Vasectomies and Abortions on the Rise Due to Recession
Vasectomies on the Rise Due to Recession
CBC: Doctors in the U.S. are reporting an increased demand for abortions or vasectomies during the recession.
A pregnant woman in Oakland, Calif., told her doctor she walked to the medical center in flip-flops and tears to save bus fare after her boyfriend lost his job. She was seeking an abortion to prevent what would have been her fourth child.
"This was a desired pregnancy -- she'd been getting prenatal care -- but they re-evaluated expenses and decided not to continue," Dr. Pratima Gupta told the Associated Press.
"When I was doing the options counselling, she interrupted me halfway through, crying, and said, 'Dr. Gupta, I just walked here for an hour. I'm sure of my decision.'"
In Illinois, Planned Parenthood said it performed a record number of abortions in January, many of them motivated by economic worries, said CEO Steve Trombley, who declined to give exact numbers.
Planned Parenthood said it has no up-to-date national abortion figures, nor do other private or government agencies .
The Network of Abortion Funds, which helps women in need pay for abortions, said calls to the network's national helpline have nearly quadrupled from a year ago.
"A lot of women who never thought they'd need help are turning to us," said Stephanie Poggi. "They're telling us, 'I've already put off paying my rent, my electric bill. I'm cutting back on my food.' They've run through all the options."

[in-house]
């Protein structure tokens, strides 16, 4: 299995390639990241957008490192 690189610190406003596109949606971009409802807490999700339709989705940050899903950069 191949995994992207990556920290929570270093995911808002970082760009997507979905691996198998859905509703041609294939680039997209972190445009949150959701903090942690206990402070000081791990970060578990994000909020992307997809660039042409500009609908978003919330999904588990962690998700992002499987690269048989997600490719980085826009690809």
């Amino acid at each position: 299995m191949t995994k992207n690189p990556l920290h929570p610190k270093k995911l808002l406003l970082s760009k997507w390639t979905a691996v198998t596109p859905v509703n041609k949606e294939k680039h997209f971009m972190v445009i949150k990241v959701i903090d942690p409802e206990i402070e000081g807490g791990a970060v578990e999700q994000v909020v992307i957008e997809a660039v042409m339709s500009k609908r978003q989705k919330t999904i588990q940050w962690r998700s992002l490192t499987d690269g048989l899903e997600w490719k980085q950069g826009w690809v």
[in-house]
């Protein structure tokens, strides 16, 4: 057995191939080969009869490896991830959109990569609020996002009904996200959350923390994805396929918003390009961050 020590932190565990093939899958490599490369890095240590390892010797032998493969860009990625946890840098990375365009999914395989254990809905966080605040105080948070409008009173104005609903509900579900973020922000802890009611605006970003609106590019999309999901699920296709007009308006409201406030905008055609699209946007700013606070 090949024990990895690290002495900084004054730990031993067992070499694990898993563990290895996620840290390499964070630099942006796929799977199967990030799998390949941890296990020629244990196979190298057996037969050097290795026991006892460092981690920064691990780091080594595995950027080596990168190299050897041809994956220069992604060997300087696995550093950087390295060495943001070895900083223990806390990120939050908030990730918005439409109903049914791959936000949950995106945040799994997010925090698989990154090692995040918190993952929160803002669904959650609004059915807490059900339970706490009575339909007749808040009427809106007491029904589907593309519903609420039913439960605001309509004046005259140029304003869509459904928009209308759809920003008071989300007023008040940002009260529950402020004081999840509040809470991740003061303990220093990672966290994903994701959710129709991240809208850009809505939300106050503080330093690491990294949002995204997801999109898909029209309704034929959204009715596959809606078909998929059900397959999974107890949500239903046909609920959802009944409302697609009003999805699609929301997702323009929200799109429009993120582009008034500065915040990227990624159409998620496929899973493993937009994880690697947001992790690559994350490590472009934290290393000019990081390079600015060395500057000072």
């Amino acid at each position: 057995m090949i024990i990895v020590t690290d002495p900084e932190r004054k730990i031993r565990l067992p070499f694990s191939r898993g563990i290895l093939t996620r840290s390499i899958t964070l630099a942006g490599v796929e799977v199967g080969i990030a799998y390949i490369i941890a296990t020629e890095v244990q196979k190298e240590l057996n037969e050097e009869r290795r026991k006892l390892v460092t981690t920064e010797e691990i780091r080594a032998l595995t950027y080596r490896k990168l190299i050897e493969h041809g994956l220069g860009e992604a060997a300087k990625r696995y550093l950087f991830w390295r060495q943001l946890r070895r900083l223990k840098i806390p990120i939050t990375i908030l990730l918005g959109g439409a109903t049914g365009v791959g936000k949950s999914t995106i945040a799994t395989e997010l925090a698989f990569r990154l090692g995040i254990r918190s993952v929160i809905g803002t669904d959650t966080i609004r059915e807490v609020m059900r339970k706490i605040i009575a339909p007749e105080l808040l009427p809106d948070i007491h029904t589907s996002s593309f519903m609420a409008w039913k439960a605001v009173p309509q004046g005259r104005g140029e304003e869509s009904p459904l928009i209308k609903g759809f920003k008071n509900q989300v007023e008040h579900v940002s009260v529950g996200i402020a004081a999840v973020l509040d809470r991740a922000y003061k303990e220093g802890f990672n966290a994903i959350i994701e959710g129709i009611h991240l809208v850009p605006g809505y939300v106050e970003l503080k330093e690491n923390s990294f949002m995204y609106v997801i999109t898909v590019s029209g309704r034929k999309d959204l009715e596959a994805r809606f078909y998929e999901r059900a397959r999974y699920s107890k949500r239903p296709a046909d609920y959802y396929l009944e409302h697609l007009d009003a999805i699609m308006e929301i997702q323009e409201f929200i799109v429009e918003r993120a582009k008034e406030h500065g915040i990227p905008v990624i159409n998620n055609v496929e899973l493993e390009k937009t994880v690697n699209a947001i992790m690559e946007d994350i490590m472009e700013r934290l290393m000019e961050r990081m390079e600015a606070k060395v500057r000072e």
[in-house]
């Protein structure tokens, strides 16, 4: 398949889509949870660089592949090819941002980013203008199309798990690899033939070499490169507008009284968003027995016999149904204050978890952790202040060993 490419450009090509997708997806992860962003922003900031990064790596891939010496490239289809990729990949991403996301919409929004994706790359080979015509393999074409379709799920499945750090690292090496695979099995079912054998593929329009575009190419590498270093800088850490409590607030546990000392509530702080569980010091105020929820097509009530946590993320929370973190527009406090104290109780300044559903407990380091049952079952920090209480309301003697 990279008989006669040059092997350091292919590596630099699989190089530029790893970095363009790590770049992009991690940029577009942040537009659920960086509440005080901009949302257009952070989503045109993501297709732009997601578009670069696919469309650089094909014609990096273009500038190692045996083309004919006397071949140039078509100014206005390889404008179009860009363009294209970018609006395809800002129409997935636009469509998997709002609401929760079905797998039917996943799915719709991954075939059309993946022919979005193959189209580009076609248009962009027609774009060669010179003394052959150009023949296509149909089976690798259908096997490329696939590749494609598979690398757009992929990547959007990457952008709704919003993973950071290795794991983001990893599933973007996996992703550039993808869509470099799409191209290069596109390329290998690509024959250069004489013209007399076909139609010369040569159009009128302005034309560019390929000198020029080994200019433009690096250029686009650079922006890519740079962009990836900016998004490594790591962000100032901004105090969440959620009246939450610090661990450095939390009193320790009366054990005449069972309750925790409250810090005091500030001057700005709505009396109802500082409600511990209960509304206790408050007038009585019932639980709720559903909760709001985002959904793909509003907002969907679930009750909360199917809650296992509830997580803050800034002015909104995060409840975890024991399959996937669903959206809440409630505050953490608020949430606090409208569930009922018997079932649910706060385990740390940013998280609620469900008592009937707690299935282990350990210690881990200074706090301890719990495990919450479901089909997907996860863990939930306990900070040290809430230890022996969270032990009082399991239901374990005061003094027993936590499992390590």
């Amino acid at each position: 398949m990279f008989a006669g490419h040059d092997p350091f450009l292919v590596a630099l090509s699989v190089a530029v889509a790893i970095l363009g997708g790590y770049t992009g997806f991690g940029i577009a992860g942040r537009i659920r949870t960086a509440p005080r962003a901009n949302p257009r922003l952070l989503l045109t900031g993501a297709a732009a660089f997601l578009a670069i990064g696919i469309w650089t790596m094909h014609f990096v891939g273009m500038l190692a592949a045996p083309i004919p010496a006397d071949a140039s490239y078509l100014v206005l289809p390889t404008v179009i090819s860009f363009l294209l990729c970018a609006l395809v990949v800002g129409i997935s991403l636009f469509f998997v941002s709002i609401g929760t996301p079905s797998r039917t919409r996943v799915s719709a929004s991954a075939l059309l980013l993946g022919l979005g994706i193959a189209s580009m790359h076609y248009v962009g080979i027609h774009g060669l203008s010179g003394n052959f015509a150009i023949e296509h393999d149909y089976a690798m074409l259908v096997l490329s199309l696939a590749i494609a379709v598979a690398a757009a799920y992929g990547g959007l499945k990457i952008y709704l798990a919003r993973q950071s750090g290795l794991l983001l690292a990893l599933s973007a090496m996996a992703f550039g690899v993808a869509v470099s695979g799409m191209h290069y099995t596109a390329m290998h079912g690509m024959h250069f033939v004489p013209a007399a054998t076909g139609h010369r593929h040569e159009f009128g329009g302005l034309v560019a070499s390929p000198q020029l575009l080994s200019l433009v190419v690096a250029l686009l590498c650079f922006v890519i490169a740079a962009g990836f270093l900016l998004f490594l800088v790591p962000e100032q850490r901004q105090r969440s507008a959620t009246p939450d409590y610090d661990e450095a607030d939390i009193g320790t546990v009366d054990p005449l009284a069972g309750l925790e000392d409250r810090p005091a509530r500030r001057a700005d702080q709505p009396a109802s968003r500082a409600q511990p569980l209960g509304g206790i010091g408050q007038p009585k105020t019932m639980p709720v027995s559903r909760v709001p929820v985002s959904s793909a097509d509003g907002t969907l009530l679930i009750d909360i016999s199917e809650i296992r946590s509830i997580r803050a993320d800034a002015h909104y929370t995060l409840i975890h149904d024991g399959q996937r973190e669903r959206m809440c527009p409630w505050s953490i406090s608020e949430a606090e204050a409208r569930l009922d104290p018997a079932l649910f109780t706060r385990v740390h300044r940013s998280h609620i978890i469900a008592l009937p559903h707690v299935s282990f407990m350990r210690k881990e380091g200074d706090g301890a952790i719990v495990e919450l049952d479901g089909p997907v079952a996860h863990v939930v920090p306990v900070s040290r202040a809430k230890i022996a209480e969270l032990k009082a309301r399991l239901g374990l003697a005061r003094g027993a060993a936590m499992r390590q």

'Babies are expensive'
Others, like Brooke Holycross, 25, of Port Orange, Fla., have changed their mind after they were offered financial assistance for an abortion.
After seeing an ultrasound of her 15-week-old fetus, Holycross decided to keep the fourth child.
"We're in a spot where we're scared," said Holycross, whose common-law husband was laid off. "Babies are expensive.... I'm just praying to God I did the right thing."
Urologists are also seeing more men seeking vasectomies.
Dr. J. Stephen Jones, a urologist at the Cleveland Clinic, said his monthly caseload rose from about 45 to more than 70 since November 2008.
"Several articulated very forcefully that the economy was the motive," Jones told AP. "I have a long discussion with them and ask if there's any chance they still might want kids. They say they know it's time."
In an interview with HealthDay News, Jones said some patients were concerned about losing their health insurance, but the motivation mainly seemed to be a reluctance to commit to raising another child in uncertain economic times.
Concerns over the recession could also affect the overall U.S. birth rate, experts said.
Last week, a government report showed a record number of babies were born in the U.S. in 2007.